Because of spam, I personally moderate all comments left on my blog. However, because of health issues, I will not be able to do so in the future.

If you have a personal question about LI or any related topic you can send me an email at I will try to respond.

Otherwise, this blog is now a legacy site, meaning that I am not updating it any longer. The basic information about LI is still sound. However, product information and weblinks may be out of date.

In addition, my old website, Planet Lactose, has been taken down because of the age of the information. Unfortunately, that means links to the site on this blog will no longer work.

For quick offline reference, you can purchase Planet Lactose: The Best of the Blog as an ebook on or Almost 100,000 words on LI, allergies, milk products, milk-free products, and the genetics of intolerance, along with large helpings of the weirdness that is the Net.

Sunday, June 14, 2009

Dogs and Milk Revisited

Dogs are mammals. That means they lose the ability to digest milk as they grow older, just like virtually every other mammals, including humans. Like lactose intolerant humans, dogs can have a small amount of milk without it creating symptoms. It's still a good idea not to take chances. If you want to give your dog dairy, find a lactose-reduced treat, like the Frosty Paws I mention in Ice Cream Sandwiches for Dogs or the Pup Ice I recently blogged about in Puppermint Lactose-Free Ice cream.

I'm mentioning this again because of a post on, Is it safe to give Milk to your Dog?, by Michelle Tarkeshian. If you search for lactose or milk allergies or similar subjects, as I do, you'll see lots of posts that fall under the rubric. They're not experts, though. They're volunteer bloggers, just as I am. You need to judge their experience and expertise for yourselves, but I consider most of what they write on subjects of concern to us to be amateur level at best. They may do some research, but that doesn't necessarily mean they understand what they're researching.

Take Tarkeshian's post.

Is it safe to give milk to a dog? A few weeks ago I was trying to think of a new treat I could give my dog. I started thinking about cats and how they drink milk, so I decided I could give it to her. As a dog owner I am always trying to think of new treats that will mix it up a little, and milk seemed like a good idea. Then I started thinking about if it was safe for her.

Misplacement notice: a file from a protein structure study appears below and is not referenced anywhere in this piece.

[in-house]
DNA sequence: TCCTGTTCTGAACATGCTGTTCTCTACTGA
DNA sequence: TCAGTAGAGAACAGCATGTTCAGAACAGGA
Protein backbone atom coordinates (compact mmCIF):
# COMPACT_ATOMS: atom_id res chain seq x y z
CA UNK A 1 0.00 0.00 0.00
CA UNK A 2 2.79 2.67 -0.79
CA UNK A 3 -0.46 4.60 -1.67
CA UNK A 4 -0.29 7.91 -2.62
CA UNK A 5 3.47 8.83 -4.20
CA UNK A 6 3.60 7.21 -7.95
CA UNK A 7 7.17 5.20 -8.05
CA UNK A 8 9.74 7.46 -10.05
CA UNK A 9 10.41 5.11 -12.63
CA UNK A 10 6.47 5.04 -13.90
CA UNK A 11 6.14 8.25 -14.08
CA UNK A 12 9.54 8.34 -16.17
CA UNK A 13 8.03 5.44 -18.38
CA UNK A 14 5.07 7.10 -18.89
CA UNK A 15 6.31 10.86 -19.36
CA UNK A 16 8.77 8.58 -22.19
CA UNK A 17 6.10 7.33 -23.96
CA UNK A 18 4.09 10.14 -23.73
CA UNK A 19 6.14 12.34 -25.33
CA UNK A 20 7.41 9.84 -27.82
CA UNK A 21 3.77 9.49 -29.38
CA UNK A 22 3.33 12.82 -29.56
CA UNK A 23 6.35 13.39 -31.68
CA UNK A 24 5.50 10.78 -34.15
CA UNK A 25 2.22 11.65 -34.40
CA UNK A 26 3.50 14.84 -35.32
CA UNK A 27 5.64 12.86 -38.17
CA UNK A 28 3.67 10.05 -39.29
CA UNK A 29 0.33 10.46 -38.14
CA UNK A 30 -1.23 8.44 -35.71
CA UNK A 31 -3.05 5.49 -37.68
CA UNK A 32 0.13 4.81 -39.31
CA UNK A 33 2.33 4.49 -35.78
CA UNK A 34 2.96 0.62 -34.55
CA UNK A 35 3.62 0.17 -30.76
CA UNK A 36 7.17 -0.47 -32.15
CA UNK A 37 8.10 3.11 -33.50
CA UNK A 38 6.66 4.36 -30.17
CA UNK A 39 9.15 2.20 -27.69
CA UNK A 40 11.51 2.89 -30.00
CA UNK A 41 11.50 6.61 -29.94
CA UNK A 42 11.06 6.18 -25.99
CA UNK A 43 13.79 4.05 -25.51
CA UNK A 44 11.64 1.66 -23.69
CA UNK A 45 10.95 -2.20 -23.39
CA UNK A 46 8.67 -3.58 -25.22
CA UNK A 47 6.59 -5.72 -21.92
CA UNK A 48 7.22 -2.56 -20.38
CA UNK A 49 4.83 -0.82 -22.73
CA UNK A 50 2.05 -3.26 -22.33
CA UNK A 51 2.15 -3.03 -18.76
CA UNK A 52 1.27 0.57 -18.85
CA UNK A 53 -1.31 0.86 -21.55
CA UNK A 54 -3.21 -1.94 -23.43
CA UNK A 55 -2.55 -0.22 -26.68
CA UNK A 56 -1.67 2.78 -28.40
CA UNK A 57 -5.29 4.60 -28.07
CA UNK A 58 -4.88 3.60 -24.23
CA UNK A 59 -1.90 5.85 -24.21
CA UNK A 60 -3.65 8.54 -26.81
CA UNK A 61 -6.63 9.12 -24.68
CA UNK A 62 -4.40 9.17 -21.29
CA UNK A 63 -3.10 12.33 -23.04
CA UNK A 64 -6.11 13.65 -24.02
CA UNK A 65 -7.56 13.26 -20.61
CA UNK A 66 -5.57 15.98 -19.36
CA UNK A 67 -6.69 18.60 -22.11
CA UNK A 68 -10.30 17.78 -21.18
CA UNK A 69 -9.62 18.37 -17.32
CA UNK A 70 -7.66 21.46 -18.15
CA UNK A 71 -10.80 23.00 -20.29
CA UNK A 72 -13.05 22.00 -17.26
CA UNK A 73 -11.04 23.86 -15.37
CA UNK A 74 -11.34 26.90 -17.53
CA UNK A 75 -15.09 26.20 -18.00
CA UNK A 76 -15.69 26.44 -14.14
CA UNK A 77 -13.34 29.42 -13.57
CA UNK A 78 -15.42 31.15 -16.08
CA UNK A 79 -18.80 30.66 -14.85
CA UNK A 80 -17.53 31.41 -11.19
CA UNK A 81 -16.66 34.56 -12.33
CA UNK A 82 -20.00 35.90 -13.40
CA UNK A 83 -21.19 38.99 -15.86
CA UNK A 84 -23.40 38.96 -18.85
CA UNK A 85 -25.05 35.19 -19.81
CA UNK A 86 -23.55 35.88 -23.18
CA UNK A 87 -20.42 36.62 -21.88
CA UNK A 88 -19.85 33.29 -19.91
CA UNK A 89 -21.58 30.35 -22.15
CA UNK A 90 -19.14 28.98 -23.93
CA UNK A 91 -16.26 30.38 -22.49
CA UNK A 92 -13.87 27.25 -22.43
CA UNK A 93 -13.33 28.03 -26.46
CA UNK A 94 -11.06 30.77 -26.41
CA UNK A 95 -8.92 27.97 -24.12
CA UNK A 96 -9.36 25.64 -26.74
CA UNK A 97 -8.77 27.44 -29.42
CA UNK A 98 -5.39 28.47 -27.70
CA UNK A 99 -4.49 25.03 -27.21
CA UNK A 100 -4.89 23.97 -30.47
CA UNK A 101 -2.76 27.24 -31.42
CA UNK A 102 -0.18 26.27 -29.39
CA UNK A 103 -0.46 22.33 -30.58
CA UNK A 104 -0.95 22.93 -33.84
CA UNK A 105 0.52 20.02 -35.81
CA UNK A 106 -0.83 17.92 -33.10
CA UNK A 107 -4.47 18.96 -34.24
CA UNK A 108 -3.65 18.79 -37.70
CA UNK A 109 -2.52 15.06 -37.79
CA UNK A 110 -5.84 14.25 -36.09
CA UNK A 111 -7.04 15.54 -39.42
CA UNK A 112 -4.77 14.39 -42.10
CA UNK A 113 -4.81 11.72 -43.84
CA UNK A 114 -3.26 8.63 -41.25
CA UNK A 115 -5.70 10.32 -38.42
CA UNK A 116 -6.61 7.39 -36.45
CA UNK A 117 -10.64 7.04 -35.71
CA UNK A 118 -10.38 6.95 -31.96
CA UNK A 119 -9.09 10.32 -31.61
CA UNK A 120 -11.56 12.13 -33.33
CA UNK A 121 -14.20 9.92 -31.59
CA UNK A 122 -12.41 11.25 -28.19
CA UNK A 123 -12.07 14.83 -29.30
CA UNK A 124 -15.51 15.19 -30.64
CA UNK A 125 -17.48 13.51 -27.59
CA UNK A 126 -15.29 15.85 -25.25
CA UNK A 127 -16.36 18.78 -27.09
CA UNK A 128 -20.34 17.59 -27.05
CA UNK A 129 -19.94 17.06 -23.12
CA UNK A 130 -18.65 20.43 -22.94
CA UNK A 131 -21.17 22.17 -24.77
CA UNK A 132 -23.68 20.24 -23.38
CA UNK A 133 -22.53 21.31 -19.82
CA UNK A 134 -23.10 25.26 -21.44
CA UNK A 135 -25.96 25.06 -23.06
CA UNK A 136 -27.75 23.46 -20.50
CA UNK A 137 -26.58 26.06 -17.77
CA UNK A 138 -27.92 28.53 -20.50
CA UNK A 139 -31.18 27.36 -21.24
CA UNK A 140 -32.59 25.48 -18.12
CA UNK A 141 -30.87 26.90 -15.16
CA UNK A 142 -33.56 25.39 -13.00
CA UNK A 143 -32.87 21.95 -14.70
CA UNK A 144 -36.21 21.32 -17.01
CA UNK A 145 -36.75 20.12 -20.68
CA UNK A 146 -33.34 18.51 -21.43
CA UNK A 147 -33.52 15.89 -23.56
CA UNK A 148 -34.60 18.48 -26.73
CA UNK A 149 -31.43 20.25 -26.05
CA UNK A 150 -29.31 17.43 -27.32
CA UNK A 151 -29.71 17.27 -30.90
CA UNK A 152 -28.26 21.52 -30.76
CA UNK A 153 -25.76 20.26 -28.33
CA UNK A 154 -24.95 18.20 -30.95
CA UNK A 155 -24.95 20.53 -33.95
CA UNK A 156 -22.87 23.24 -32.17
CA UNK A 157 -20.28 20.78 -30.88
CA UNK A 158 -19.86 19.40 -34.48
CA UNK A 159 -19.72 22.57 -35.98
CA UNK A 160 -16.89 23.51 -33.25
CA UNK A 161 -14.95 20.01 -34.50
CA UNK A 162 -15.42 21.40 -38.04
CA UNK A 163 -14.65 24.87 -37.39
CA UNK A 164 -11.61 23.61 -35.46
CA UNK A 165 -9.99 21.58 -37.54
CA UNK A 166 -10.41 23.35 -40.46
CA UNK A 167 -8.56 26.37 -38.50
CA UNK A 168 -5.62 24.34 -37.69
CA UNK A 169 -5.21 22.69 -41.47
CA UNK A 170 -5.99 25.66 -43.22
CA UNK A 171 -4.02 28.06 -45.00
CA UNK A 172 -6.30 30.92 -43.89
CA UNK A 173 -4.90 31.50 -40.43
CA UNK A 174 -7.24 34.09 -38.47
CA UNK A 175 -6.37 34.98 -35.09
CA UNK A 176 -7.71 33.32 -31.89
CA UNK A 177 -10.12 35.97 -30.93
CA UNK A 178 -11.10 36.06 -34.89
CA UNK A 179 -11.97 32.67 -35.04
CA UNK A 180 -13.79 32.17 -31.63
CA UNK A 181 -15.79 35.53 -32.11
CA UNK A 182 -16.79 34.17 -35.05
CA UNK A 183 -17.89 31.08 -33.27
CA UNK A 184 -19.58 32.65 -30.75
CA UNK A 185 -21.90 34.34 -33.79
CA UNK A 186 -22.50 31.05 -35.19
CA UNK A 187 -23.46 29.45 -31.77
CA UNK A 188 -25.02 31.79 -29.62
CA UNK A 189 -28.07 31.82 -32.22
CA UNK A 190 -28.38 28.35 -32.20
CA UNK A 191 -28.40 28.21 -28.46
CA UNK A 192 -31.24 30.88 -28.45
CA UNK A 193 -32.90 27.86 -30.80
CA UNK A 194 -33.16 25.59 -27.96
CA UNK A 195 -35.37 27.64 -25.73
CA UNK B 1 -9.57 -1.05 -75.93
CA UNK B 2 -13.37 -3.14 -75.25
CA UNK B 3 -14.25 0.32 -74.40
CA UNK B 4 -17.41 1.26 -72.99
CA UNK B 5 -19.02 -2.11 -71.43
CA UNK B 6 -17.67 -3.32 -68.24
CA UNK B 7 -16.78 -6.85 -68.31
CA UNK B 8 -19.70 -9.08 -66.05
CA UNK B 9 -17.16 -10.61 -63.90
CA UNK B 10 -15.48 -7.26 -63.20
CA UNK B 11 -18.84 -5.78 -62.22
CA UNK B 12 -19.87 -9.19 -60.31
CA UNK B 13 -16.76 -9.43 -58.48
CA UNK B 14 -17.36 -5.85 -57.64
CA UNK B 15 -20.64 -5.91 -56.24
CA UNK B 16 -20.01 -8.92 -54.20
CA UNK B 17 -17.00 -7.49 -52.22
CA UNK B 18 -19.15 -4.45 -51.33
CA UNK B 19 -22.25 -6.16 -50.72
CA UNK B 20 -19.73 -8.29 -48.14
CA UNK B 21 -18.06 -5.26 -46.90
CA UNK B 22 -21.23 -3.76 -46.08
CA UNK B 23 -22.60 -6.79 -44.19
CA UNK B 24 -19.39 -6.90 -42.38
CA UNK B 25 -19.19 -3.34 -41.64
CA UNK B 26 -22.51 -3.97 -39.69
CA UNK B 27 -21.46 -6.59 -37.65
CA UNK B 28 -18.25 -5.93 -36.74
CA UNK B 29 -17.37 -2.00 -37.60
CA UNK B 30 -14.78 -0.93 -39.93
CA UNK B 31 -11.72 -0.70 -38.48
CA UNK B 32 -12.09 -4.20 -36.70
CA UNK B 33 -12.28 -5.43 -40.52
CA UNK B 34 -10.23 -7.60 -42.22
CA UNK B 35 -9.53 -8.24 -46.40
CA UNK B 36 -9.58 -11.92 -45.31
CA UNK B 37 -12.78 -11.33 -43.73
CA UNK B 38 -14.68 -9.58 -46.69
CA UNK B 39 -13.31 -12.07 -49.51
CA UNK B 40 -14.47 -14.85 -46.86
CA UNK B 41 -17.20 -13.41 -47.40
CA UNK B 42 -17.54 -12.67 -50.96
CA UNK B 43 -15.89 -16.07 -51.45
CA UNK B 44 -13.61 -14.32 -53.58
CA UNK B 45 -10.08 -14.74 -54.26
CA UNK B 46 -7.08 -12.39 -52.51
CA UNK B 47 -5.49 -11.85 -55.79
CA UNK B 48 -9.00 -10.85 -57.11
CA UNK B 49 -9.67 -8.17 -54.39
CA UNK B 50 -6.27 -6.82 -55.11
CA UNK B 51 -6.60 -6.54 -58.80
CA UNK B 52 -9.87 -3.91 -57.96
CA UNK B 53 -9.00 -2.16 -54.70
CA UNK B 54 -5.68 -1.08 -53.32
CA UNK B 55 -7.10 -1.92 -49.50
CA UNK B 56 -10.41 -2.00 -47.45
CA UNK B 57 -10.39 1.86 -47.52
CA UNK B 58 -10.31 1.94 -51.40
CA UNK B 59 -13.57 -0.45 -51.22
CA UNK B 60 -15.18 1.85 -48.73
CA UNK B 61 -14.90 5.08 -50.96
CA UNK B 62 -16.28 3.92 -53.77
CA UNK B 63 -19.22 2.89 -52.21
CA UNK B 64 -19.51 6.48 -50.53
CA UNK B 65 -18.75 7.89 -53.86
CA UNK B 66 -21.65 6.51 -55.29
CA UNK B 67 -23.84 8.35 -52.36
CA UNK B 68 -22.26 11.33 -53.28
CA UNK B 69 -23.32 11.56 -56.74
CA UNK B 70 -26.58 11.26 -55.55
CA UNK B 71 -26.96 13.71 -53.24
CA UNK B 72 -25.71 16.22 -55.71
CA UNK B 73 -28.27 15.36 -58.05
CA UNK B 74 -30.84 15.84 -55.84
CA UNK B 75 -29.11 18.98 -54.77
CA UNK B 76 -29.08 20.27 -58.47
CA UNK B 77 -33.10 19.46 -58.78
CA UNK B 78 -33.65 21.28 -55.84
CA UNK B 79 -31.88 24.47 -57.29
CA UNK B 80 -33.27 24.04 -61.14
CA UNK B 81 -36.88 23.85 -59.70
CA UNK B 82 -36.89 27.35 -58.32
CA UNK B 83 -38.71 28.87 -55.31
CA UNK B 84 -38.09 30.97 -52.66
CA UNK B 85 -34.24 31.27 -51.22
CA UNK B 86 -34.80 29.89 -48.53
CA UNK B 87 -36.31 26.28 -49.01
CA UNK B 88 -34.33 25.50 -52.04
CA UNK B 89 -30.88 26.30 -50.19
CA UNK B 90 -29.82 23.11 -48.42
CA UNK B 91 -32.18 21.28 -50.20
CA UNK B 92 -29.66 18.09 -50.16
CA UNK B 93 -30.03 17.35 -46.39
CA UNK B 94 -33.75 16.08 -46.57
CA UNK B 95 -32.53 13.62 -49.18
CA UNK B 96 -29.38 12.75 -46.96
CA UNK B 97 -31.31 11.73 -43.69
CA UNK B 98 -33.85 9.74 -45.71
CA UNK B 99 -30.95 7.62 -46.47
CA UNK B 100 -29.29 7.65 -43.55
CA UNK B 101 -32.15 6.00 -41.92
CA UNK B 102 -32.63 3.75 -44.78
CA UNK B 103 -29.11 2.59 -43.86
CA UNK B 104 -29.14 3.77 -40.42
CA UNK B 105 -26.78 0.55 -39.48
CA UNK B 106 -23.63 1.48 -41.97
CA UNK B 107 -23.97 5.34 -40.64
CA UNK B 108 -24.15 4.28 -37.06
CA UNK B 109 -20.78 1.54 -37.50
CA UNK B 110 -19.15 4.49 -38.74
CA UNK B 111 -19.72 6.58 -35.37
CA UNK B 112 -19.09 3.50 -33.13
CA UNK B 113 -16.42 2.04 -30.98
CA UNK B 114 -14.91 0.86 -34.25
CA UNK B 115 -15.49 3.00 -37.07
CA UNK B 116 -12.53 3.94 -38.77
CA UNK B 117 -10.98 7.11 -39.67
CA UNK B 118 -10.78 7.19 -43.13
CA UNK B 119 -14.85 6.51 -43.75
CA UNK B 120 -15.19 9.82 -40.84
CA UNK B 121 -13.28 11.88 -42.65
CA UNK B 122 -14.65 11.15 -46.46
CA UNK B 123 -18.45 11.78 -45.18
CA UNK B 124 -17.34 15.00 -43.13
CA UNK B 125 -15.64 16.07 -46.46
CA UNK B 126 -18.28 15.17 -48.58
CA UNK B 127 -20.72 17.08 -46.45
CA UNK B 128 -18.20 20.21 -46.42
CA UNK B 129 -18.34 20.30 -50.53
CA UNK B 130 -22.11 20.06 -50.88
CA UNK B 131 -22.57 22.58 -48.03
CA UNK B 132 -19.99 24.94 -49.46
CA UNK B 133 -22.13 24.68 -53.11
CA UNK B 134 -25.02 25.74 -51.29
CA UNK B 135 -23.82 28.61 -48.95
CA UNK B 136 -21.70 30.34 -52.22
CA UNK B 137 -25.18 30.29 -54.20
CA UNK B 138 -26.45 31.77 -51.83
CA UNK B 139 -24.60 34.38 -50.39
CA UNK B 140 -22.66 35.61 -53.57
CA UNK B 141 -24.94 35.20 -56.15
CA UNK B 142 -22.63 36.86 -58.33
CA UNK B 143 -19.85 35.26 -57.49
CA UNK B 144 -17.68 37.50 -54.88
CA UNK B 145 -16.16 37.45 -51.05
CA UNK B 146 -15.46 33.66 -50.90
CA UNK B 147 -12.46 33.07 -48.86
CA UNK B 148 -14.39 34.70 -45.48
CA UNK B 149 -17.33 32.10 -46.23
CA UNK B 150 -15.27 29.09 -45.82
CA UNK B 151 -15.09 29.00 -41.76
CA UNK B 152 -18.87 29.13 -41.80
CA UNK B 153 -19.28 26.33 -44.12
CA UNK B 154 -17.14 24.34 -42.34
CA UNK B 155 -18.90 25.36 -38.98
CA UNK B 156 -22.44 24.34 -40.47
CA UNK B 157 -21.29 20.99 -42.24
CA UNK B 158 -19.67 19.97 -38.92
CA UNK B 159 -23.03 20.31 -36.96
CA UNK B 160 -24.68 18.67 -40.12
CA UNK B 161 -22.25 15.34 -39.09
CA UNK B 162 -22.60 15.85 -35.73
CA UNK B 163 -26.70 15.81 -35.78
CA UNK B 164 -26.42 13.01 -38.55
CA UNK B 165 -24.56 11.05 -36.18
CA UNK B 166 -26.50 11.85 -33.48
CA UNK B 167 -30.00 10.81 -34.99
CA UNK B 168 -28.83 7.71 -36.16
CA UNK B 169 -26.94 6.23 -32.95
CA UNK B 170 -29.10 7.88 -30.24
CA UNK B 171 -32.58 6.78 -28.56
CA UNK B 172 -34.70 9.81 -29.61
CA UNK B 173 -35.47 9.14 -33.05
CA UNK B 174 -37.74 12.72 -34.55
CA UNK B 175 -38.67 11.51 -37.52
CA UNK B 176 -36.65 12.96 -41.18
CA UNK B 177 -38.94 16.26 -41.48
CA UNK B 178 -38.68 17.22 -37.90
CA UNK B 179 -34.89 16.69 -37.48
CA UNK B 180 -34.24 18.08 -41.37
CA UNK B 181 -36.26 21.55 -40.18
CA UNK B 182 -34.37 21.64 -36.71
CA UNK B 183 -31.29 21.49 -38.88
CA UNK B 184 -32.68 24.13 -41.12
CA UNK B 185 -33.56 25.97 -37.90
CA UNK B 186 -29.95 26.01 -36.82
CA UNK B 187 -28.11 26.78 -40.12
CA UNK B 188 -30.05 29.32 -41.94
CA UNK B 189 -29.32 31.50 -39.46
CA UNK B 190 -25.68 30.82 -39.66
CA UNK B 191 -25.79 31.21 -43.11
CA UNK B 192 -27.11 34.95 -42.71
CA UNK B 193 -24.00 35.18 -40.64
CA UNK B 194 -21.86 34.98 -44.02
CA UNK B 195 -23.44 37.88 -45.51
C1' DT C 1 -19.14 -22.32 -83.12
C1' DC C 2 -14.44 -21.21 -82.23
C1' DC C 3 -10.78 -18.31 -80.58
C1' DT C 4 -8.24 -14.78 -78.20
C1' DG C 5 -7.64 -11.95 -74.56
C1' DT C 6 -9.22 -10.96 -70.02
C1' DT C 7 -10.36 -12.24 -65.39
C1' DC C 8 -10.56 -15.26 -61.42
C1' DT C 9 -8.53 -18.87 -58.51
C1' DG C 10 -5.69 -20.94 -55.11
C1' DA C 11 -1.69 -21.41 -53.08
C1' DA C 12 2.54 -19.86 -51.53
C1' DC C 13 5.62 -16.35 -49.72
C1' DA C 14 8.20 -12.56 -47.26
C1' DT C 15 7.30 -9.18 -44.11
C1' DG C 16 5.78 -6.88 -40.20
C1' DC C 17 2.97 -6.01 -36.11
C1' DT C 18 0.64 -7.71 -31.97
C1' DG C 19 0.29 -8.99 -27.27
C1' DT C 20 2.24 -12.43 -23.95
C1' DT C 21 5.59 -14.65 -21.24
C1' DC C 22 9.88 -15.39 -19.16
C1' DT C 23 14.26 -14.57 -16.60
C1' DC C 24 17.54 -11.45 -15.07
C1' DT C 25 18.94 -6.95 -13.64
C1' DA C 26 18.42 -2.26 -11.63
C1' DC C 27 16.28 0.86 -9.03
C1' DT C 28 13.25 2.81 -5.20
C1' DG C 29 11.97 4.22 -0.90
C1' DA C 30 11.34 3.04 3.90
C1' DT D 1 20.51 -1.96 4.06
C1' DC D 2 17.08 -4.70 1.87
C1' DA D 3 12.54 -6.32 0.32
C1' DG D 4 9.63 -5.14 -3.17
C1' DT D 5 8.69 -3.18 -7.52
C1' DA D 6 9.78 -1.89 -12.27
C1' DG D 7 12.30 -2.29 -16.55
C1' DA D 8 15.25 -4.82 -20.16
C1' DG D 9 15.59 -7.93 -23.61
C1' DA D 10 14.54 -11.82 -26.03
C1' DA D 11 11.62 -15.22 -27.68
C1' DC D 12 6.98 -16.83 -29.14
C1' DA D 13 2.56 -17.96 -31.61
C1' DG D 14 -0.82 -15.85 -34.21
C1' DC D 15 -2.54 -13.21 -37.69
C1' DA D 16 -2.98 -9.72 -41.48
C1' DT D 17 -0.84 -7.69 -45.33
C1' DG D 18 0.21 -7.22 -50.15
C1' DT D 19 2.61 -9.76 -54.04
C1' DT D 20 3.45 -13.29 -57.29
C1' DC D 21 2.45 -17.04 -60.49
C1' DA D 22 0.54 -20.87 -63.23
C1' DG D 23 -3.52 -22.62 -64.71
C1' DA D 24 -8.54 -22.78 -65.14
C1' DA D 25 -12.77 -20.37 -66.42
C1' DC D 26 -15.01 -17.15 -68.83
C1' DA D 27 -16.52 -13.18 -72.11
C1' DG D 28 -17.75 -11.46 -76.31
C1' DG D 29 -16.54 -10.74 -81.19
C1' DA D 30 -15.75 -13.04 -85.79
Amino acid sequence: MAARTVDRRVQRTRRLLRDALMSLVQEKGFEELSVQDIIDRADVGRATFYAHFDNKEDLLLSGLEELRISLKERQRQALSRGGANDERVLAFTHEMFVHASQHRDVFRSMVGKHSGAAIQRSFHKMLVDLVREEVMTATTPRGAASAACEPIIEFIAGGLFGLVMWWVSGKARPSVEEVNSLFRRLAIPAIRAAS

Some dogs lack the enzyme beta lactamase. This enzyme helps the digestive system break down "lactose" the sugar that is in milk. Because some dogs lack this enzyme they are lactose intolerant, but some dogs are not.

First, cats are just as lactose intolerant as dogs. Veterinarians do not recommend giving milk to cats. At best cats can drink a small amount. Some cats will have more symptoms than others, just as dogs do. Still, care is the watchword. I don't understand how any pet owner who posts on a public blog pretending to be expert can not know this.

Many of you who have read my book or my science posts might also wonder about the use of beta lactamase. I did. I had to look it up. Beta lactamase has no connection to breaking down lactose. The enzyme is beta galactosidase. Unfortunately, a few seemingly authoritative sites online do give this information. Some are British, so it might be a case of alternative labeling.

Whatever the enzyme may be called, the reality is that almost all adult dogs lack it and so are lactose intolerant. Please don't give your dogs (or cats) milk. Find a lactose-free alternative.

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1 comment:

Anonymous said...

You're right, no dogs can tolerate lactose. Not just 'some dogs'. It's best not to give them any milk products voluntarily.